German Chancellor Angela Merkel hosted British Prime Minister David Cameron on Thursday in Berlin, where the two leaders discussed ideas about how lead Europe out of the eurozone crisis.
Their talks were part of a conference at Chancellor Merkel's office in which Norwegian Prime Minister Jens Stoltenberg also took part. Ninety-three students were on hand as well.
The two leaders agreed that the EU's fiscal pact alone would not be able to stand alone as the only solution for the debt crisis threatening the eurozone.
"When we look at the medium and longer term, we need more coherence," Merkel said at a press conference following the meeting. "Not just in terms of fiscal policy, but also in other areas ... (the fiscal pact) is a necessary step, but not sufficient."
Merkel also said there were other points that needed to be addressed for the long-term future of the EU.
"For example, when one country spends nothing on research and another spends three percent of its gross domestic product, that cannot work in the long term," the chancellor said.
During the press conference, Cameron urged eurozone countries to take swift action to deal with uncertainty in the markets. He also made it clear that Britain - a country that is not part of the eurozone - expected the single currency bloc to handle the crisis, saying he could not call on British taxpayers to guarantee Greek or Spanish bank deposits.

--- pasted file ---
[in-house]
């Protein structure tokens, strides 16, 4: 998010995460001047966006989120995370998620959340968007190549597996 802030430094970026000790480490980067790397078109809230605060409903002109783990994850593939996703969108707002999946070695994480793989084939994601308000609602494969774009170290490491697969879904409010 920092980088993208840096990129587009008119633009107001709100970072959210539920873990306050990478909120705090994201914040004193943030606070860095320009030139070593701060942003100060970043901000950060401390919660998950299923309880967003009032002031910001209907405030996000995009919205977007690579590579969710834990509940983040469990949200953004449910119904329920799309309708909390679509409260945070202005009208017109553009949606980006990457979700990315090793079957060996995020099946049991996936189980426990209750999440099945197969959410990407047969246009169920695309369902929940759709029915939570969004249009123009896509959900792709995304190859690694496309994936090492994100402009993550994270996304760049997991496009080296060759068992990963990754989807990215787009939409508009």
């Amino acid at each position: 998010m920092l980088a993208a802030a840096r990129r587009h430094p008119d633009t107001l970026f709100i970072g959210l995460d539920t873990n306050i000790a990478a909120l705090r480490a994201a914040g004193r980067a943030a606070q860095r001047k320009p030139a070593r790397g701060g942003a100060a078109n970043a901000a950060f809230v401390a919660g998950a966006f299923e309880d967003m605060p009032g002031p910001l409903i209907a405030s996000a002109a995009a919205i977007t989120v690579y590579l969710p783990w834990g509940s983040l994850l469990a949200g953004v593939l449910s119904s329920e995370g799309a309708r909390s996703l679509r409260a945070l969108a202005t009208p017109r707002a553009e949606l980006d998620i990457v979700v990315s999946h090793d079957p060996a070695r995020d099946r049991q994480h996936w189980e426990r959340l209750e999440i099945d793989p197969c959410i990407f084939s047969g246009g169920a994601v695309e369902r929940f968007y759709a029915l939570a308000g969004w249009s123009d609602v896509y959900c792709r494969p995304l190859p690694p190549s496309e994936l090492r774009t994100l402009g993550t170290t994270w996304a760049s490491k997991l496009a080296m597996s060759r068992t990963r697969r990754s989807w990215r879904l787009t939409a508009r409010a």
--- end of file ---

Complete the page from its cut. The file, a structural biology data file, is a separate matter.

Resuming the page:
Earlier in the day, Merkel appear on a morning talk show on German public television saying "more Europe" was the best way forward, meaning the future of the EU would lie in a closer political union that gives Brussels more authority.
"We don't only need a currency union, we also need a so-called fiscal union, that is, more joint budget policy," she said in an interview with German broadcaster ARD. "And we also need first and foremost a political union, meaning we must cede responsibilities to Europe step by step," she added.
Merkel acknowledged that the EU now has "different speeds," referring to the countries in the eurozone and those that have their own national currencies. She said the differences would become more pronounced over time, because the euro countries would inevitably draw closer together.
"We can't stand still because [others] don't yet want to come along," she said.
She said Europe should have a strategy for growth, but stressed that "budget consolidation and questions of growth are two sides of the same coin," adding that solid finances were necessary for growth.
Merkel has been the focus of increasing pressure domestically and internationally to find a solution to the eurozone financial crisis.
mz,ncy/pfd (AFP, dapd, dpa Reuters)